OTHER RELATED OMICS DATASETS IN: E-GEOD-26284E-MTAB-513

ORGANISM(S): Homo sapiens  

SUBMITTER: Tom Gingeras   Katalin Fejes-Toth  UCSC ENCODE DCC  Gordon Assaf  Vihra Sotirova  Jonathan Preall 

PROVIDER: E-GEOD-24565 | ArrayExpress | 2010-10-08

SECONDARY ACCESSION(S): SRP003754GSE24565

REPOSITORIES: GEO, ArrayExpress, ENA

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Publications

Landscape of transcription in human cells.

Djebali Sarah S   Davis Carrie A CA   Merkel Angelika A   Dobin Alex A   Lassmann Timo T   Mortazavi Ali A   Tanzer Andrea A   Lagarde Julien J   Lin Wei W   Schlesinger Felix F   Xue Chenghai C   Marinov Georgi K GK   Khatun Jainab J   Williams Brian A BA   Zaleski Chris C   Rozowsky Joel J   Röder Maik M   Kokocinski Felix F   Abdelhamid Rehab F RF   Alioto Tyler T   Antoshechkin Igor I   Baer Michael T MT   Bar Nadav S NS   Batut Philippe P   Bell Kimberly K   Bell Ian I   Chakrabortty Sudipto S   Chen Xian X   Chrast Jacqueline J   Curado Joao J   Derrien Thomas T   Drenkow Jorg J   Dumais Erica E   Dumais Jacqueline J   Duttagupta Radha R   Falconnet Emilie E   Fastuca Meagan M   Fejes-Toth Kata K   Ferreira Pedro P   Foissac Sylvain S   Fullwood Melissa J MJ   Gao Hui H   Gonzalez David D   Gordon Assaf A   Gunawardena Harsha H   Howald Cedric C   Jha Sonali S   Johnson Rory R   Kapranov Philipp P   King Brandon B   Kingswood Colin C   Luo Oscar J OJ   Park Eddie E   Persaud Kimberly K   Preall Jonathan B JB   Ribeca Paolo P   Risk Brian B   Robyr Daniel D   Sammeth Michael M   Schaffer Lorian L   See Lei-Hoon LH   Shahab Atif A   Skancke Jorgen J   Suzuki Ana Maria AM   Takahashi Hazuki H   Tilgner Hagen H   Trout Diane D   Walters Nathalie N   Wang Huaien H   Wrobel John J   Yu Yanbao Y   Ruan Xiaoan X   Hayashizaki Yoshihide Y   Harrow Jennifer J   Gerstein Mark M   Hubbard Tim T   Reymond Alexandre A   Antonarakis Stylianos E SE   Hannon Gregory G   Giddings Morgan C MC   Ruan Yijun Y   Wold Barbara B   Carninci Piero P   Guigó Roderic R   Gingeras Thomas R TR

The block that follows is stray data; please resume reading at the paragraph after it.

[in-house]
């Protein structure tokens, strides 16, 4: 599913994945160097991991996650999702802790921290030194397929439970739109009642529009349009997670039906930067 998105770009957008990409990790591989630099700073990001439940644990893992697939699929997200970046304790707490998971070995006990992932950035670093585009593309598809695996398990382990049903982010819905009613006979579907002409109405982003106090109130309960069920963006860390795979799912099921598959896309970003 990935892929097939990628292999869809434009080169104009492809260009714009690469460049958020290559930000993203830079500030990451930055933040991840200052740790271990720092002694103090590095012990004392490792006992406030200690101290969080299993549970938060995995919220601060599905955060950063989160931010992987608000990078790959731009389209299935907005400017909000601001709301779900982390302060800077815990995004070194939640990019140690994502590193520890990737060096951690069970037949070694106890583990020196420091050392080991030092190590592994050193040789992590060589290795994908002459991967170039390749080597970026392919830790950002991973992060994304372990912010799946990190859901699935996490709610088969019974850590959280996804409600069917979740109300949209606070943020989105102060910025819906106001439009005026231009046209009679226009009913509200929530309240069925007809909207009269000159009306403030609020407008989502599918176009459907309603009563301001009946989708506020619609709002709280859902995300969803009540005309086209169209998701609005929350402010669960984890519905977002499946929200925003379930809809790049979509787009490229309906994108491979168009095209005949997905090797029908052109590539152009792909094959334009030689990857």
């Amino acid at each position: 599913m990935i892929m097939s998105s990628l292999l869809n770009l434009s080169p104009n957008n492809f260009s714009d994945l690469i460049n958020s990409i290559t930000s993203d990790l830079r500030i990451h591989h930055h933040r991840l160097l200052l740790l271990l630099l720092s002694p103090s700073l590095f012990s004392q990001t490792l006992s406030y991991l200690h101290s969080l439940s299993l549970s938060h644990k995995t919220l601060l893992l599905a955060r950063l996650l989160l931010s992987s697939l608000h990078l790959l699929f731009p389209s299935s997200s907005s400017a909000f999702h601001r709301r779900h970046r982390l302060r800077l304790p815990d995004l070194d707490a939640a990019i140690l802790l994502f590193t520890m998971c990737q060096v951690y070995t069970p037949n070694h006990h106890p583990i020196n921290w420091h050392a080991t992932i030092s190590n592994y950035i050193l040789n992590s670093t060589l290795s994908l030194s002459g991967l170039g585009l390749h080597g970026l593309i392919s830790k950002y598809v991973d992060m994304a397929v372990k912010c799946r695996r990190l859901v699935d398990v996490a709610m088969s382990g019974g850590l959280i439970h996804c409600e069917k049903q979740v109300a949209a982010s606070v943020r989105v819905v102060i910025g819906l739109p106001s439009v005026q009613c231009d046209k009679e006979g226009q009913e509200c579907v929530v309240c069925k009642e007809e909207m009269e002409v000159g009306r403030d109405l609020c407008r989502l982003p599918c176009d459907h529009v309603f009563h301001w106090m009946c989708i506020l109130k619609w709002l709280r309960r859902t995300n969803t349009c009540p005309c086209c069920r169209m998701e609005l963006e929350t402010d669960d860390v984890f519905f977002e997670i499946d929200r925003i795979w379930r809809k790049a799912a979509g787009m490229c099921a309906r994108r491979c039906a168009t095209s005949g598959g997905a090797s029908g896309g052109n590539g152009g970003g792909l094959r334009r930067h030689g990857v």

Nature 20120901 7414


Eukaryotic cells make many types of primary and processed RNAs that are found either in specific subcellular compartments or throughout the cells. A complete catalogue of these RNAs is not yet available and their characteristic subcellular localizations are also poorly understood. Because RNA represents the direct output of the genetic information encoded by genomes and a significant proportion of a cell's regulatory capabilities are focused on its synthesis, processing, transport, modification  ...[more]